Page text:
New incentive program for Mississippi shrimpers

There’s a new incentive program for Mississippi shrimpers! “The goal of it is to have shrimpers remove marine debris, any single-used plastics, old fishing gear that they come across as they do their regular shrimping throughout the year. So, we’re incentivizing them to remove that and bring it and dispose of it properly at any of the harbors down here.” Shrimpers can sign up through Mississippi Commercial Fisheries United or Mississippi State University Extension Center. Video, >click to read< 09:17

Coast Guard assists fishing vessel taking on water offshore Pascagoula, Mississippi

The Coast Guard assisted a vessel taking on water 51 miles south of Pascagoula, Mississippi, Sunday. Watchstanders at Coast Guard District Eight received an emergency position-indicating radio beacon at approximately 12 a.m. with a location 51 miles south of Pascagoula. Watchstanders at Coast Guard Sector Mobile received a report of the 75-foot shrimping vessel, F/V Mr. Wood taking on water at the same position. Video, >click to read< 20:24

Fishermen sentenced for poaching paddlefish in MS lake

Two commercial fishermen from Kentucky illegally harvested paddlefish and paddlefish roe from a Mississippi lake, and it cost them their livelihood for five years, the U.S. Attorney’s Office for the Northern District of Mississippi announced. James Lawrence “Lance” Freeman, 27, of Eddyville, Kentucky, and Marcus Harrell, 34, of Murray, Kentucky, pleaded guilty to conspiring to violate the Lacey Act,,, According to prosecutors, Freeman or Harrell would take roe they harvested from paddlefish in Moon Lake back to Kentucky to sell to commercial processors, falsely claiming that the paddlefish had been caught in the Ohio River,,, >click to read< 17:34

Don’t Cage Our Oceans: Fish farming may threaten rare Gulf whale

The site approved for the Velella Epsilon fish farm in federal waters west of Venice is one of just three potential aquaculture opportunity areas under consideration off Florida’s Gulf coast. There are six others — three in the central Gulf south of Louisiana and Mississippi and three east of Texas — as well as 10 in the Pacific Ocean off the California coast. It’s part of a collusive effort between fish farming companies and the federal government to divide up national waters for profit, James Mitchell, legislative director of Don’t Cage Our Oceans, said. >click to read< 13:49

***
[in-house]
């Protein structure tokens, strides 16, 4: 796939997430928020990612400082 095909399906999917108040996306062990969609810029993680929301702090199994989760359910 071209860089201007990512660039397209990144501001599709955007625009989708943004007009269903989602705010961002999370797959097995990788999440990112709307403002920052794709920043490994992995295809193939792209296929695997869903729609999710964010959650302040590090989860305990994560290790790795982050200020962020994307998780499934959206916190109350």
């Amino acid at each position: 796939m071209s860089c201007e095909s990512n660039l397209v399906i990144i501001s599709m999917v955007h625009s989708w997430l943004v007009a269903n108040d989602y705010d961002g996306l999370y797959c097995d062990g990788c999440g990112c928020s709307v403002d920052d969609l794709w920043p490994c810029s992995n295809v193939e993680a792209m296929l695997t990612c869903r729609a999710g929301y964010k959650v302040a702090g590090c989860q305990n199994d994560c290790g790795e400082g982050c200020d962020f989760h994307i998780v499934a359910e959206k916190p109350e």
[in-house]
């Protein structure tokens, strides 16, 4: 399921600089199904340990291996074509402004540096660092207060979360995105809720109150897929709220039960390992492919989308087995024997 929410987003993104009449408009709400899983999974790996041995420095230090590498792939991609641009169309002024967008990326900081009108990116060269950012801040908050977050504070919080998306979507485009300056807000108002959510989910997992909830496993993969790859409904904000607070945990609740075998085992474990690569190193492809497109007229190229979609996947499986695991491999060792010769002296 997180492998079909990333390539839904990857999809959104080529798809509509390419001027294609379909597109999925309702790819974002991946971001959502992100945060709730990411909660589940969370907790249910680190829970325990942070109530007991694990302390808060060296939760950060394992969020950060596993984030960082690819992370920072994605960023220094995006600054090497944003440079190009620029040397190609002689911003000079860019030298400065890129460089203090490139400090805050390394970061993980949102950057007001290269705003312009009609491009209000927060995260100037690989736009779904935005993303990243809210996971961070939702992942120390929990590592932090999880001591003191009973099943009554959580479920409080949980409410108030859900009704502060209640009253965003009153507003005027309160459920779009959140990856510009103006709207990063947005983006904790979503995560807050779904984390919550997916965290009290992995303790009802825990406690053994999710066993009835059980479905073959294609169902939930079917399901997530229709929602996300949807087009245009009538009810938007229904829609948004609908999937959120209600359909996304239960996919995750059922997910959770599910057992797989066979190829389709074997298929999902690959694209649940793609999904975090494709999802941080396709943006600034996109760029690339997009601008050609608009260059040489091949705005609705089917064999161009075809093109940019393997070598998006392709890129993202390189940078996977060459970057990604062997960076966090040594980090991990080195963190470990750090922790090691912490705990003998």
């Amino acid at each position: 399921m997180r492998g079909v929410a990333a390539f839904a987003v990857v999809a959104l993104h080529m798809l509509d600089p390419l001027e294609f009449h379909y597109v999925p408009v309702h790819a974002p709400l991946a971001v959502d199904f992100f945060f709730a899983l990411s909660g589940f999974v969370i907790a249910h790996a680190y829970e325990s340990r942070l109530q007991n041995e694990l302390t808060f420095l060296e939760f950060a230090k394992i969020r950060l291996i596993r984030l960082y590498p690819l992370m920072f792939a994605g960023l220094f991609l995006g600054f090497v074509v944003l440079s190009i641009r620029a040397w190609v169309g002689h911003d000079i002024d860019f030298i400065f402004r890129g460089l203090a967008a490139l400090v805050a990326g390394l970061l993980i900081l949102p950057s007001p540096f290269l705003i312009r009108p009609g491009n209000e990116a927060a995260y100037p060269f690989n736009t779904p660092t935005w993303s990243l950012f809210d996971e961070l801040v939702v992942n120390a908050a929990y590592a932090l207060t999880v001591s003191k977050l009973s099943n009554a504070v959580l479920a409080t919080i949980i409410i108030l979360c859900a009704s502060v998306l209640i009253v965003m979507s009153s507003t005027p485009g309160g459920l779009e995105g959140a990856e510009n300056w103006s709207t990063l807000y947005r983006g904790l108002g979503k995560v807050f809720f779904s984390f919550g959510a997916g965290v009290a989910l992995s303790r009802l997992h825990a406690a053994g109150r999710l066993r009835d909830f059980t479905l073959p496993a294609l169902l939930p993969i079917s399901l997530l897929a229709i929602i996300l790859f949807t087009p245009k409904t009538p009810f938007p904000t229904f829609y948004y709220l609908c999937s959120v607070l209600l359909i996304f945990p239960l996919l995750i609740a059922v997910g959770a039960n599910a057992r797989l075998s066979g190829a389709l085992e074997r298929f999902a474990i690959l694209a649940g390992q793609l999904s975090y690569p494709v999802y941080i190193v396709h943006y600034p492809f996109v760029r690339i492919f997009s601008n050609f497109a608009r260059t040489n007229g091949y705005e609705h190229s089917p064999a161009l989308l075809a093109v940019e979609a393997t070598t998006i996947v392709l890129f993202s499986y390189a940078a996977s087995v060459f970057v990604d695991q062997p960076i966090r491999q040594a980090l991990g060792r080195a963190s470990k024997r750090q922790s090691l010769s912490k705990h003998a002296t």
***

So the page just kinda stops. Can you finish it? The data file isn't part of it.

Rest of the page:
Mississippi: 93rd Annual Blessing of the Fleet welcomes the new shrimp season

Boats lined up alongside Deer Island celebrating the 93rd Annual Blessing of the Fleet. The annual blessing which promotes a successful and safe fishing season is a tradition in Biloxi. Michael Kovacevich remembers attending the ceremony as a young boy. “My family came from Croatia to Biloxi and like hundreds of others to work the seafood, so you know just about everybody in Biloxi can tie their past to seafood,” Kovacevich said. This year, the Shrimp King and Queen were on the blessing boat. King Joseph Powell said riding on the blessing boat brought him old memories of when he was a fisher. “It brings back old memories of the Mid 50′s when I was a shrimper and being on the boat. >click to read< 09:40

Blessing of the Fleet returns to the Pass Christian Harbor Saturday

A celebration steeped in tradition and history returns to the Pass Christian Harbor this Saturday. The annual Blessing of the Fleet returns and organizers hope it brings awareness to the struggles faced by our Coast seafood industry. Chairman Kirk Kimball said, “It’s an honor to bring back something that we can put back on the pedestal that was once dusty and we want to refine it and put it back again.” Shrimpers will once again be blessed for a safe and bountiful season at the Pass Christian Harbor when the 44th annual event happens this weekend. > click to read < 10:25